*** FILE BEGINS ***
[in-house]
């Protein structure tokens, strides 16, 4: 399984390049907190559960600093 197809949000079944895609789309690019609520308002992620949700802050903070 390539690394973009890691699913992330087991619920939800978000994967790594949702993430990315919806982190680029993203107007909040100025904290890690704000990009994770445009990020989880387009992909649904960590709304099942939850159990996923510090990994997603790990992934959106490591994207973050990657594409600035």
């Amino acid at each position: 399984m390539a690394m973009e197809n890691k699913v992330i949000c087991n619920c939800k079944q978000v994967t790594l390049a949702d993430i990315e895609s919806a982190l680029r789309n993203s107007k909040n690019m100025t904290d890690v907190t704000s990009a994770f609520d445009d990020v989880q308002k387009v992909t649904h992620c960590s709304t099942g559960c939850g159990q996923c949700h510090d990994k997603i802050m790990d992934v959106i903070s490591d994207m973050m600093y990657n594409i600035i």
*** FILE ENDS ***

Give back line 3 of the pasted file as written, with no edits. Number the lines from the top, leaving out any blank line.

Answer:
């Amino acid at each position: 399984m390539a690394m973009e197809n890691k699913v992330i949000c087991n619920c939800k079944q978000v994967t790594l390049a949702d993430i990315e895609s919806a982190l680029r789309n993203s107007k909040n690019m100025t904290d890690v907190t704000s990009a994770f609520d445009d990020v989880q308002k387009v992909t649904h992620c960590s709304t099942g559960c939850g159990q996923c949700h510090d990994k997603i802050m790990d992934v959106i903070s490591d994207m973050m600093y990657n594409i600035i």